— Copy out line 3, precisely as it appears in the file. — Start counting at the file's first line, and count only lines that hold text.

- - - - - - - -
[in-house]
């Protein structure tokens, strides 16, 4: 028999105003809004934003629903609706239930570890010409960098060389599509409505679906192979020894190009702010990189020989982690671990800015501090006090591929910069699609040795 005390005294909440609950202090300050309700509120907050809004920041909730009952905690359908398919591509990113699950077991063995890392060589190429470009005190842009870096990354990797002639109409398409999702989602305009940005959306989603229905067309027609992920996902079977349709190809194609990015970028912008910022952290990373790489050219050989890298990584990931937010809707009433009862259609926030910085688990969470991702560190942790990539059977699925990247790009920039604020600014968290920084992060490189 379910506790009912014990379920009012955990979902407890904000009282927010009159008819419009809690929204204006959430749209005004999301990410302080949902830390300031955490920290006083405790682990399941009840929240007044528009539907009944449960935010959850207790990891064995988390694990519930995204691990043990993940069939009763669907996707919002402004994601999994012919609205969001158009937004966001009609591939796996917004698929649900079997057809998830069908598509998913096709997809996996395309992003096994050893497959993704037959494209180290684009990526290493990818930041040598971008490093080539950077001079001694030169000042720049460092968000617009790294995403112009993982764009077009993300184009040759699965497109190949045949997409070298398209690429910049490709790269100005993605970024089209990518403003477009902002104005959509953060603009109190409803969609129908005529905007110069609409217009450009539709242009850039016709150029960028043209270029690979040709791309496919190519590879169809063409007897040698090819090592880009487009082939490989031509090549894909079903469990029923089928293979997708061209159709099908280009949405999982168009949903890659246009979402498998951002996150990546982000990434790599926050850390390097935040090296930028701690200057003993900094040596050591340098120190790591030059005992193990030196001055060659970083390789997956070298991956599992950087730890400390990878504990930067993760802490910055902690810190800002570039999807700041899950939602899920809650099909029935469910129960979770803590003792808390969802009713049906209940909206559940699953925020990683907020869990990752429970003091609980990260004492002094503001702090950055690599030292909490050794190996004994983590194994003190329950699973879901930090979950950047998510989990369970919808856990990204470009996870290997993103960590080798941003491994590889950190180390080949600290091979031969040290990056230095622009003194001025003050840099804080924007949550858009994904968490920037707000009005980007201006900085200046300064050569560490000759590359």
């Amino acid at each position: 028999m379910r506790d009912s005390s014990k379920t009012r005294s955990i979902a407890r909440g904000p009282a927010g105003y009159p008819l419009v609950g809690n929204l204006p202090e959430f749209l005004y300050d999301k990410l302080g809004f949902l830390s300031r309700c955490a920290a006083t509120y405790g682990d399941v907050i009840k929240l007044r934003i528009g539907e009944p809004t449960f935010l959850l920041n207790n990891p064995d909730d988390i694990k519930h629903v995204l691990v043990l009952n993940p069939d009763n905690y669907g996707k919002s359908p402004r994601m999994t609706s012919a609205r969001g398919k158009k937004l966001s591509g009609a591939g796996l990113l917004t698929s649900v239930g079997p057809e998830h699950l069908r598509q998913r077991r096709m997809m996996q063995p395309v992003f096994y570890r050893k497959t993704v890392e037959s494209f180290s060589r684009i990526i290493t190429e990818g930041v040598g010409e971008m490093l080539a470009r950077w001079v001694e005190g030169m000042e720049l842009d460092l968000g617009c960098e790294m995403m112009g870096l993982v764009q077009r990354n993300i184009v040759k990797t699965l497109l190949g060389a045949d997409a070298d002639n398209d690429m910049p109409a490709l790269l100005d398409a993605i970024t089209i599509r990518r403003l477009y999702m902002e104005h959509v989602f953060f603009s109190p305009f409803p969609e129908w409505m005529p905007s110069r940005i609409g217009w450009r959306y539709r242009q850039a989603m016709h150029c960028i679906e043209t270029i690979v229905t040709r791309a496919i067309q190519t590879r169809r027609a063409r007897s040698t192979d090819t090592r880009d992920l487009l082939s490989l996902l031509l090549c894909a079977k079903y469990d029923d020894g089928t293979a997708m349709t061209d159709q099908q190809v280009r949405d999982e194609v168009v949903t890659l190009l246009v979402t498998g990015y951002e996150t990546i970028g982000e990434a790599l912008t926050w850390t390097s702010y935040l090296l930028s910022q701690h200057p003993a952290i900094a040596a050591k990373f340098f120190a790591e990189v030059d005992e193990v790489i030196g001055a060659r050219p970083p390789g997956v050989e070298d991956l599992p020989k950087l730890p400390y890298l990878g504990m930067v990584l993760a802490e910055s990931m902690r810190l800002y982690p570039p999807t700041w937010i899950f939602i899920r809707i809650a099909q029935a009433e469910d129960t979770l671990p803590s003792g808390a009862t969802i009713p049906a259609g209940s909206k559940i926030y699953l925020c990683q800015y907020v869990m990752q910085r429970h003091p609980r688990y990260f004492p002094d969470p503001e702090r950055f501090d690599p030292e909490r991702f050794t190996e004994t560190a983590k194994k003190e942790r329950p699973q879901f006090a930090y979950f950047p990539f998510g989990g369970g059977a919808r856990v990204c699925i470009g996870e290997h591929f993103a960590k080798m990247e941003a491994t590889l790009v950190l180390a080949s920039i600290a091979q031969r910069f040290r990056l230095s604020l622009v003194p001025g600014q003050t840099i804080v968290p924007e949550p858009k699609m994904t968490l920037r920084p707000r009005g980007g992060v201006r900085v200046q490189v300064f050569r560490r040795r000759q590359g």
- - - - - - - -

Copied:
């Amino acid at each position: 028999m379910r506790d009912s005390s014990k379920t009012r005294s955990i979902a407890r909440g904000p009282a927010g105003y009159p008819l419009v609950g809690n929204l204006p202090e959430f749209l005004y300050d999301k990410l302080g809004f949902l830390s300031r309700c955490a920290a006083t509120y405790g682990d399941v907050i009840k929240l007044r934003i528009g539907e009944p809004t449960f935010l959850l920041n207790n990891p064995d909730d988390i694990k519930h629903v995204l691990v043990l009952n993940p069939d009763n905690y669907g996707k919002s359908p402004r994601m999994t609706s012919a609205r969001g398919k158009k937004l966001s591509g009609a591939g796996l990113l917004t698929s649900v239930g079997p057809e998830h699950l069908r598509q998913r077991r096709m997809m996996q063995p395309v992003f096994y570890r050893k497959t993704v890392e037959s494209f180290s060589r684009i990526i290493t190429e990818g930041v040598g010409e971008m490093l080539a470009r950077w001079v001694e005190g030169m000042e720049l842009d460092l968000g617009c960098e790294m995403m112009g870096l993982v764009q077009r990354n993300i184009v040759k990797t699965l497109l190949g060389a045949d997409a070298d002639n398209d690429m910049p109409a490709l790269l100005d398409a993605i970024t089209i599509r990518r403003l477009y999702m902002e104005h959509v989602f953060f603009s109190p305009f409803p969609e129908w409505m005529p905007s110069r940005i609409g217009w450009r959306y539709r242009q850039a989603m016709h150029c960028i679906e043209t270029i690979v229905t040709r791309a496919i067309q190519t590879r169809r027609a063409r007897s040698t192979d090819t090592r880009d992920l487009l082939s490989l996902l031509l090549c894909a079977k079903y469990d029923d020894g089928t293979a997708m349709t061209d159709q099908q190809v280009r949405d999982e194609v168009v949903t890659l190009l246009v979402t498998g990015y951002e996150t990546i970028g982000e990434a790599l912008t926050w850390t390097s702010y935040l090296l930028s910022q701690h200057p003993a952290i900094a040596a050591k990373f340098f120190a790591e990189v030059d005992e193990v790489i030196g001055a060659r050219p970083p390789g997956v050989e070298d991956l599992p020989k950087l730890p400390y890298l990878g504990m930067v990584l993760a802490e910055s990931m902690r810190l800002y982690p570039p999807t700041w937010i899950f939602i899920r809707i809650a099909q029935a009433e469910d129960t979770l671990p803590s003792g808390a009862t969802i009713p049906a259609g209940s909206k559940i926030y699953l925020c990683q800015y907020v869990m990752q910085r429970h003091p609980r688990y990260f004492p002094d969470p503001e702090r950055f501090d690599p030292e909490r991702f050794t190996e004994t560190a983590k194994k003190e942790r329950p699973q879901f006090a930090y979950f950047p990539f998510g989990g369970g059977a919808r856990v990204c699925i470009g996870e290997h591929f993103a960590k080798m990247e941003a491994t590889l790009v950190l180390a080949s920039i600290a091979q031969r910069f040290r990056l230095s604020l622009v003194p001025g600014q003050t840099i804080v968290p924007e949550p858009k699609m994904t968490l920037r920084p707000r009005g980007g992060v201006r900085v200046q490189v300064f050569r560490r040795r000759q590359g």